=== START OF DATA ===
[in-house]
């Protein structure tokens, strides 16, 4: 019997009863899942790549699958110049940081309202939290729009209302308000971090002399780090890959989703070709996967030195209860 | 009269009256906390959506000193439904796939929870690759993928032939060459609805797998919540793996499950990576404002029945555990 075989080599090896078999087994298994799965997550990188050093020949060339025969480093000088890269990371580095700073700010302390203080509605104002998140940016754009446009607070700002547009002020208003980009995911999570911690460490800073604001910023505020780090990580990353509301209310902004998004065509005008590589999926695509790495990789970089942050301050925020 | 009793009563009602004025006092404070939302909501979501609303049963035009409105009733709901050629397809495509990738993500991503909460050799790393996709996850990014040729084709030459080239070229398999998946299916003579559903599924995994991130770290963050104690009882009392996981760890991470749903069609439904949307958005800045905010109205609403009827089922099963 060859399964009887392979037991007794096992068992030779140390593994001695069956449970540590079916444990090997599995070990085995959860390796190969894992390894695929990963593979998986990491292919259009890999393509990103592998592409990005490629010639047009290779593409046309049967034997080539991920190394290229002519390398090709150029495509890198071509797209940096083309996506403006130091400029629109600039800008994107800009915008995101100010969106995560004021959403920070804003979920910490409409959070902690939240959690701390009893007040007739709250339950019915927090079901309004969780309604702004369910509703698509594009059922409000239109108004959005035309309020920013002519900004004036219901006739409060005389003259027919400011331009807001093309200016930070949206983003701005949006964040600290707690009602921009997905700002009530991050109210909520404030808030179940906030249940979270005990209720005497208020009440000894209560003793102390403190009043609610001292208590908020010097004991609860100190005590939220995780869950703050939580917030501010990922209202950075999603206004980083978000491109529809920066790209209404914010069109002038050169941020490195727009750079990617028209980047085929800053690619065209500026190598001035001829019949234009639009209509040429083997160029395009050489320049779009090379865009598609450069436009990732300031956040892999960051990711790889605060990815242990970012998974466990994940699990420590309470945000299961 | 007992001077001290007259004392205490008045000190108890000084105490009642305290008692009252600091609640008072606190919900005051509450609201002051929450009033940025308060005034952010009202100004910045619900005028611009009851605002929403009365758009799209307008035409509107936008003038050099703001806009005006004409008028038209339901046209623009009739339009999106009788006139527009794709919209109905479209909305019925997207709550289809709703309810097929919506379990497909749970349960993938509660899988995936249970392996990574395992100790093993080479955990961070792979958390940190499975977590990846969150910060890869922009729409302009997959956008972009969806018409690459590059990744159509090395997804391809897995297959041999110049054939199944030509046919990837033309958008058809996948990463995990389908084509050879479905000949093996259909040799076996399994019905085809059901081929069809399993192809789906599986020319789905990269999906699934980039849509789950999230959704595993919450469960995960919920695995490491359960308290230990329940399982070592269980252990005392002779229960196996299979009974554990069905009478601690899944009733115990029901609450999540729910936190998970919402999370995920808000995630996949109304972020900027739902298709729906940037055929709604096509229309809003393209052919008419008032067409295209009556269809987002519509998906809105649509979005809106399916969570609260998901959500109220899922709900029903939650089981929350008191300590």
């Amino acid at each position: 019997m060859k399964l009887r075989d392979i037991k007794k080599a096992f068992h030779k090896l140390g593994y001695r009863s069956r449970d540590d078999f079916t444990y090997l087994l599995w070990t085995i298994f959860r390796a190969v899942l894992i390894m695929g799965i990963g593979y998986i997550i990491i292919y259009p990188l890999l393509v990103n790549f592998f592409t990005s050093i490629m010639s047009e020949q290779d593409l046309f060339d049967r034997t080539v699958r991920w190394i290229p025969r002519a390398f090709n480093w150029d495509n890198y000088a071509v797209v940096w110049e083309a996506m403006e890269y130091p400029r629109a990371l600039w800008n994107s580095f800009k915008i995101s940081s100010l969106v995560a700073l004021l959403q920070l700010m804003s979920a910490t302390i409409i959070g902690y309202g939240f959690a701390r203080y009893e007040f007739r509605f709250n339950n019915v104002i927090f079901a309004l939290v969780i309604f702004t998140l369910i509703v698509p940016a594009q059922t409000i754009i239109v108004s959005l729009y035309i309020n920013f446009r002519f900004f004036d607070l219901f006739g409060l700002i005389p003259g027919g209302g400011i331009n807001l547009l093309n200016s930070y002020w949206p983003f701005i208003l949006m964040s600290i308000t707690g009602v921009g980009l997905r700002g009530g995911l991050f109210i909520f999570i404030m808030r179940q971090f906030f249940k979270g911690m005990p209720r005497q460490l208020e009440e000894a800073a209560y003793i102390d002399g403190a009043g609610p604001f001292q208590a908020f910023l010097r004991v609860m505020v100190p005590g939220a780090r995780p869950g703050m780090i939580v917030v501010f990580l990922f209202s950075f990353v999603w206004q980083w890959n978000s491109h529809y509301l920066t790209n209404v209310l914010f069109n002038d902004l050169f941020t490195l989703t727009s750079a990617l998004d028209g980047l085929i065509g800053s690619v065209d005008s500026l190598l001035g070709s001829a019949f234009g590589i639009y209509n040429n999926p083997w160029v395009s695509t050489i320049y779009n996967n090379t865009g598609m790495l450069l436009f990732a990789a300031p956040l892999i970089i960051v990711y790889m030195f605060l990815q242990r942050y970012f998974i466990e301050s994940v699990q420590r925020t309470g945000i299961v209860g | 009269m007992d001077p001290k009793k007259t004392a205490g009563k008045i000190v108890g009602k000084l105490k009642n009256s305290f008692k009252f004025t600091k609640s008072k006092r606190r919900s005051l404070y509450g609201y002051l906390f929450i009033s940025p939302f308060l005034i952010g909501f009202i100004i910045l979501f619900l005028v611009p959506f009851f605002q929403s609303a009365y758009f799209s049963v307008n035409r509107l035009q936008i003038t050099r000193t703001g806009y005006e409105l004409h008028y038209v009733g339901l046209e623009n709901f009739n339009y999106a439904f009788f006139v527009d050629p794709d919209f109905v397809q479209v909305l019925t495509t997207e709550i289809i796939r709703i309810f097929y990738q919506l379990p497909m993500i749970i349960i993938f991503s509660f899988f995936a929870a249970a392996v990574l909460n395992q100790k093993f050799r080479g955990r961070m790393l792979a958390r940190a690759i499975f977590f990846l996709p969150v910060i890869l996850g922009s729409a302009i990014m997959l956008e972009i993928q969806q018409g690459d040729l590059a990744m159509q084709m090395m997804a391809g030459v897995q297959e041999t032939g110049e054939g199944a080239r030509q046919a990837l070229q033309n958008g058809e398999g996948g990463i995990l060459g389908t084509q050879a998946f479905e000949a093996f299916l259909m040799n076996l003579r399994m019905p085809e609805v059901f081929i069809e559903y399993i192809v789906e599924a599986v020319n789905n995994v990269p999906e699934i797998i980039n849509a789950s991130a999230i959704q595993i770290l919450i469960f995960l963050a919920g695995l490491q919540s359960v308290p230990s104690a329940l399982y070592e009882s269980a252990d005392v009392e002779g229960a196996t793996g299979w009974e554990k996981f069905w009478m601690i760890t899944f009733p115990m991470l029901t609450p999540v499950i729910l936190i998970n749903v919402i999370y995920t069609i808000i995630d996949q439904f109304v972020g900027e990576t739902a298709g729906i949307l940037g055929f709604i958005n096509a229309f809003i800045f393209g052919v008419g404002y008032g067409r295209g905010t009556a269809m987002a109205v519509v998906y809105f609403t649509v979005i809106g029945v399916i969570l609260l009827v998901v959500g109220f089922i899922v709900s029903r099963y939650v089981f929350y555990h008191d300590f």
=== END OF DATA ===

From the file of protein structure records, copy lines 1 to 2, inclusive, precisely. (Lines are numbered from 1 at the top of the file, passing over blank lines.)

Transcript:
[in-house]
């Protein structure tokens, strides 16, 4: 019997009863899942790549699958110049940081309202939290729009209302308000971090002399780090890959989703070709996967030195209860 | 009269009256906390959506000193439904796939929870690759993928032939060459609805797998919540793996499950990576404002029945555990 075989080599090896078999087994298994799965997550990188050093020949060339025969480093000088890269990371580095700073700010302390203080509605104002998140940016754009446009607070700002547009002020208003980009995911999570911690460490800073604001910023505020780090990580990353509301209310902004998004065509005008590589999926695509790495990789970089942050301050925020 | 009793009563009602004025006092404070939302909501979501609303049963035009409105009733709901050629397809495509990738993500991503909460050799790393996709996850990014040729084709030459080239070229398999998946299916003579559903599924995994991130770290963050104690009882009392996981760890991470749903069609439904949307958005800045905010109205609403009827089922099963 060859399964009887392979037991007794096992068992030779140390593994001695069956449970540590079916444990090997599995070990085995959860390796190969894992390894695929990963593979998986990491292919259009890999393509990103592998592409990005490629010639047009290779593409046309049967034997080539991920190394290229002519390398090709150029495509890198071509797209940096083309996506403006130091400029629109600039800008994107800009915008995101100010969106995560004021959403920070804003979920910490409409959070902690939240959690701390009893007040007739709250339950019915927090079901309004969780309604702004369910509703698509594009059922409000239109108004959005035309309020920013002519900004004036219901006739409060005389003259027919400011331009807001093309200016930070949206983003701005949006964040600290707690009602921009997905700002009530991050109210909520404030808030179940906030249940979270005990209720005497208020009440000894209560003793102390403190009043609610001292208590908020010097004991609860100190005590939220995780869950703050939580917030501010990922209202950075999603206004980083978000491109529809920066790209209404914010069109002038050169941020490195727009750079990617028209980047085929800053690619065209500026190598001035001829019949234009639009209509040429083997160029395009050489320049779009090379865009598609450069436009990732300031956040892999960051990711790889605060990815242990970012998974466990994940699990420590309470945000299961 | 007992001077001290007259004392205490008045000190108890000084105490009642305290008692009252600091609640008072606190919900005051509450609201002051929450009033940025308060005034952010009202100004910045619900005028611009009851605002929403009365758009799209307008035409509107936008003038050099703001806009005006004409008028038209339901046209623009009739339009999106009788006139527009794709919209109905479209909305019925997207709550289809709703309810097929919506379990497909749970349960993938509660899988995936249970392996990574395992100790093993080479955990961070792979958390940190499975977590990846969150910060890869922009729409302009997959956008972009969806018409690459590059990744159509090395997804391809897995297959041999110049054939199944030509046919990837033309958008058809996948990463995990389908084509050879479905000949093996259909040799076996399994019905085809059901081929069809399993192809789906599986020319789905990269999906699934980039849509789950999230959704595993919450469960995960919920695995490491359960308290230990329940399982070592269980252990005392002779229960196996299979009974554990069905009478601690899944009733115990029901609450999540729910936190998970919402999370995920808000995630996949109304972020900027739902298709729906940037055929709604096509229309809003393209052919008419008032067409295209009556269809987002519509998906809105649509979005809106399916969570609260998901959500109220899922709900029903939650089981929350008191300590």